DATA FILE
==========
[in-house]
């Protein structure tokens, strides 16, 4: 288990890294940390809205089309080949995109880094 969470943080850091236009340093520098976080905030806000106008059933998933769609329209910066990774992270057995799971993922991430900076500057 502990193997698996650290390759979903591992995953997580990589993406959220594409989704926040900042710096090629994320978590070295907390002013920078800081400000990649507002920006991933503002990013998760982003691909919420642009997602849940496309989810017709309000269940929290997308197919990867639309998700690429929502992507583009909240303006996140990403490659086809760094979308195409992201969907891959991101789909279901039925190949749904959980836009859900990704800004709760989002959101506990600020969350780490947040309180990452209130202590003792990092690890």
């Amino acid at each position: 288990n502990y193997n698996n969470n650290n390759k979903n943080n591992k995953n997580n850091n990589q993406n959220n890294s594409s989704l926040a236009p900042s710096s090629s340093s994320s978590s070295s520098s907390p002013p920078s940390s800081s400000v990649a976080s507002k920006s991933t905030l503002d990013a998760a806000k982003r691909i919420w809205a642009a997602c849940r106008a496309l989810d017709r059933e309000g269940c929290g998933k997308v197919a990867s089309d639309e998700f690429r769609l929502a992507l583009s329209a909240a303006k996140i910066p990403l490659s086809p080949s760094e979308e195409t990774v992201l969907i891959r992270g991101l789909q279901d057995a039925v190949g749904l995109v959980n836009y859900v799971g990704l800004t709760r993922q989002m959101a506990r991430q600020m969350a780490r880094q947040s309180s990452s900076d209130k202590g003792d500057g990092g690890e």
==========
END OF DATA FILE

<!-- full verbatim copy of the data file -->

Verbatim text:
[in-house]
């Protein structure tokens, strides 16, 4: 288990890294940390809205089309080949995109880094 969470943080850091236009340093520098976080905030806000106008059933998933769609329209910066990774992270057995799971993922991430900076500057 502990193997698996650290390759979903591992995953997580990589993406959220594409989704926040900042710096090629994320978590070295907390002013920078800081400000990649507002920006991933503002990013998760982003691909919420642009997602849940496309989810017709309000269940929290997308197919990867639309998700690429929502992507583009909240303006996140990403490659086809760094979308195409992201969907891959991101789909279901039925190949749904959980836009859900990704800004709760989002959101506990600020969350780490947040309180990452209130202590003792990092690890």
């Amino acid at each position: 288990n502990y193997n698996n969470n650290n390759k979903n943080n591992k995953n997580n850091n990589q993406n959220n890294s594409s989704l926040a236009p900042s710096s090629s340093s994320s978590s070295s520098s907390p002013p920078s940390s800081s400000v990649a976080s507002k920006s991933t905030l503002d990013a998760a806000k982003r691909i919420w809205a642009a997602c849940r106008a496309l989810d017709r059933e309000g269940c929290g998933k997308v197919a990867s089309d639309e998700f690429r769609l929502a992507l583009s329209a909240a303006k996140i910066p990403l490659s086809p080949s760094e979308e195409t990774v992201l969907i891959r992270g991101l789909q279901d057995a039925v190949g749904l995109v959980n836009y859900v799971g990704l800004t709760r993922q989002m959101a506990r991430q600020m969350a780490r880094q947040s309180s990452s900076d209130k202590g003792d500057g990092g690890e």